- Why Research
- Our Impact
- Get Involved
- About BCRF
- Contact Us
- Cancer Divides. We Unite.
You are here
Ursula A. Matulonis, MD
Associate Professor of Medicine
Harvard Medical School
Clinical Director and Disease Center Leader,
Medical Gynecologic Oncology
Dana-Farber Cancer Institute
Drs. Matulonis, Berkowitz and Konstantinopoulos have joined forces to study the common genetic features of breast and ovarian cancers. The Dana-Farber/Brigham and Women's team is credited with showing that the accumulation of genetic mutations in breast and ovarian cancers influences how the tumors respond to treatment.
Using information from collaborative clinical trials, publicly available data from researchers from around the world and emerging technologies, they are leveraging discoveries made in one disease to benefit the other. They then use this information to better understand drug resistance and to identify new biomarkers and therapeutic targets.
PARP inhibitors are a class of drugs that interfere with repair of damaged DNA and have been effective in ovarian cancers that harbor BRCA mutations. Resistance to PARP inhibitors is a very important clinical problem, however.
The group recently identified at least four unique genomic alterations that are associated with sensitivity or resistance to PARP inhibitors, including down-regulation of a key molecule called RAD51, which increases sensitivity of ovarian cancer to PARP inhibitors, and a phenomenon called PTEN homozygous deletion, which is common in triple-negative breast cancer (TNBC) and promotes drug resistance.
Over the next year, they will generate PARP inhibitor-resistant tumors in their experimental models and attempt to find a way to restore their sensitivity. Because PARP inhibitors are being tested in TNBC, they believe their findings in ovarian cancer may be valuable for predicting response to PARP inhibitors in TNBC as well. This work will continue to shed light on resistance mechanisms and provide biomarkers of treatment response.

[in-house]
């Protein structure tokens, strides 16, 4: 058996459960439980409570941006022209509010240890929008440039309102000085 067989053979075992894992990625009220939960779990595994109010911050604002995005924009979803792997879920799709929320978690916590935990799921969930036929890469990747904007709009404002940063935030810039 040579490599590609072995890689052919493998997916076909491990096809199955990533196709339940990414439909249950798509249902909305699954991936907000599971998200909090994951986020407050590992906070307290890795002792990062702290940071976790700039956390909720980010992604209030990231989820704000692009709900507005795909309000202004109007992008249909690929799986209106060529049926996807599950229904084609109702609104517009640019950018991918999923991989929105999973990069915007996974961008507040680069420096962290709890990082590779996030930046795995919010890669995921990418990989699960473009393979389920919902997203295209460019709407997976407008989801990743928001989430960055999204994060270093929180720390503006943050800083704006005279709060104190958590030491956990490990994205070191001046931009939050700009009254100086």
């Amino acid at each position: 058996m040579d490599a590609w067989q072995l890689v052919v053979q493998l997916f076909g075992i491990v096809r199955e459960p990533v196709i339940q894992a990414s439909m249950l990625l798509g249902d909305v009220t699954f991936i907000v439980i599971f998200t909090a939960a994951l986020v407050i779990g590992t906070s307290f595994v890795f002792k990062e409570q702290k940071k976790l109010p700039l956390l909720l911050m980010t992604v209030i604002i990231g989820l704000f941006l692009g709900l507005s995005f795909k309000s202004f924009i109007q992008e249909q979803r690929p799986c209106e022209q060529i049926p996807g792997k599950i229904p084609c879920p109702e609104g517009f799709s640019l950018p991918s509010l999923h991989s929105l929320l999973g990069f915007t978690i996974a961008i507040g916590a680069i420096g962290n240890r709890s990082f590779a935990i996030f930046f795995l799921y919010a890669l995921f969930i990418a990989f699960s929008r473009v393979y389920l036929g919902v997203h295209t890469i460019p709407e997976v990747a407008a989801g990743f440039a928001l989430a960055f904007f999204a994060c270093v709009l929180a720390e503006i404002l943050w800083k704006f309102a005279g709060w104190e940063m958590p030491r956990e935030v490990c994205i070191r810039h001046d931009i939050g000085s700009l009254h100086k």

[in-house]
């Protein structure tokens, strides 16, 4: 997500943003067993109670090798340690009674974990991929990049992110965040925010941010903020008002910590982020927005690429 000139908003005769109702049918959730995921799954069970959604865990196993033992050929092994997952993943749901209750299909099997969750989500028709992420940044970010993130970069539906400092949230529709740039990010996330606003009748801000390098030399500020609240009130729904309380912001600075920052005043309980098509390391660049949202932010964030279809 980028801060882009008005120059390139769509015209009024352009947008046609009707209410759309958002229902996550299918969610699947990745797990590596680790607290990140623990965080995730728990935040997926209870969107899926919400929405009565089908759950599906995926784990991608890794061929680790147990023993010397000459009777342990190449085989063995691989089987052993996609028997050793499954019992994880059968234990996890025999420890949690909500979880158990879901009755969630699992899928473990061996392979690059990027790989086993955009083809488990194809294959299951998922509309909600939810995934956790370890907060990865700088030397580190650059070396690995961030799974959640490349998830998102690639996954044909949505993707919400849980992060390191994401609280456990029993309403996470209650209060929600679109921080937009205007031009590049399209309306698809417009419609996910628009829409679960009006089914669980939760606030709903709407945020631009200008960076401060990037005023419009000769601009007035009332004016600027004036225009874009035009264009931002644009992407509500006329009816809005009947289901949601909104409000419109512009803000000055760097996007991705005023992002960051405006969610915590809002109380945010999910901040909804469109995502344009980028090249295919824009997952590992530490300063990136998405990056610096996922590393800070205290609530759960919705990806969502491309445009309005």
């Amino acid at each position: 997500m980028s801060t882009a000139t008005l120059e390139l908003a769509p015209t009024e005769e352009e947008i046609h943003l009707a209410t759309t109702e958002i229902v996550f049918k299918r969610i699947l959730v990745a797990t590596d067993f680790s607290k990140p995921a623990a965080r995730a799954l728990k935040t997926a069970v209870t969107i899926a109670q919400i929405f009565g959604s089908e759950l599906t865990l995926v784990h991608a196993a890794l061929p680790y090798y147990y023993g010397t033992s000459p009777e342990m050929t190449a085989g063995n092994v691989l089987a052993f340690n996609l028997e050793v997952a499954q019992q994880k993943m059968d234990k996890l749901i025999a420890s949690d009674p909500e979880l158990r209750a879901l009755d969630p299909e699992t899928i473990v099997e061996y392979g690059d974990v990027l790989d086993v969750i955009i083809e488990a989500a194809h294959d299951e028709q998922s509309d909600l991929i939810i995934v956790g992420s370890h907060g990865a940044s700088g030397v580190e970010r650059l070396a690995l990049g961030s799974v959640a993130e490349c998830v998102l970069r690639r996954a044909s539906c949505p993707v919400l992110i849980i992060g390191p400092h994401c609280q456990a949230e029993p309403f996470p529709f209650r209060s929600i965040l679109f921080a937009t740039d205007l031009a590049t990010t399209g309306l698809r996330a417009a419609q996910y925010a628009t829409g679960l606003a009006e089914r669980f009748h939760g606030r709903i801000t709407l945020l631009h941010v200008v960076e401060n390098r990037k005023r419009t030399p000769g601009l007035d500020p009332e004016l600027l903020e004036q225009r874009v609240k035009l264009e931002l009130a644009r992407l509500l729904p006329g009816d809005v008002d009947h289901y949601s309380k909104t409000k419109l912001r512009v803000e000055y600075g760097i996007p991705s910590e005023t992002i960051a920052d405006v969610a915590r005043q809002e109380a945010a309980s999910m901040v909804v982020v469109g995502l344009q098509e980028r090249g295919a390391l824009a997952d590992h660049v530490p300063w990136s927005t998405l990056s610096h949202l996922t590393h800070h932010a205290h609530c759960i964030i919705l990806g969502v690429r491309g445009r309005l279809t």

Ursula A. Matulonis, MD is Medical Director and Disease Center Leader of the Medical Gynecologic Oncology Program at Dana-Farber Cancer Institute and Associate Professor of Medicine at Harvard Medical School. Her research focuses on developing new targeted therapies for gynecologic malignancies, with an interest in the genetic changes in ovarian cancer that can lead to rationale drug development and selection.
Dr. Matulonis is Principal Investigator (PI) of several clinical trials and translational studies for ovarian cancer. She is the PI of a Department of Defense grant on ovarian cancer entitled "Prediction of Response to Therapy and Clinical Outcome Through a Pilot Study of Complete Genetic Assessment of Ovarian Cancer" and a Co-PI on the project "Genetic similarities between serous ovarian cancer and triple negative breast cancer" funded by the Breast Cancer Research Foundation. Dr. Matulonis is the overall PI on a Program Project Grant funded by the Ovarian Cancer Research Foundation (OCRF) entitled "Rational combinations of novel biologic agents for ovarian cancer therapy" that was awarded in January 2014. Dr. Matulonis serves on the National Comprehensive Cancer Network Recommendation and Guideline committee for ovarian cancer and for the treatment of anemia, the Gynecologic Oncology Group ovarian committee, the National Cancer Institute Ovarian Cancer Task Force, the Scientific Advisory Board of OCRF, the editorial board of Gynecologic Oncology, and is Medical Director and Board Member for the non-profit organization Ovations for the Cure. She is a recipient of the Dennis Thompson Compassionate Care Scholar award, the Lee M. Nadler "Extra Mile" Award, the Zakim Award for patient advocacy, and the Susan Love Award from the Fenway Health Clinic.
After receiving her MD from Albany Medical College, she completed an internship and residency at the University of Pittsburgh, followed by a medical oncology fellowship at Dana-Farber.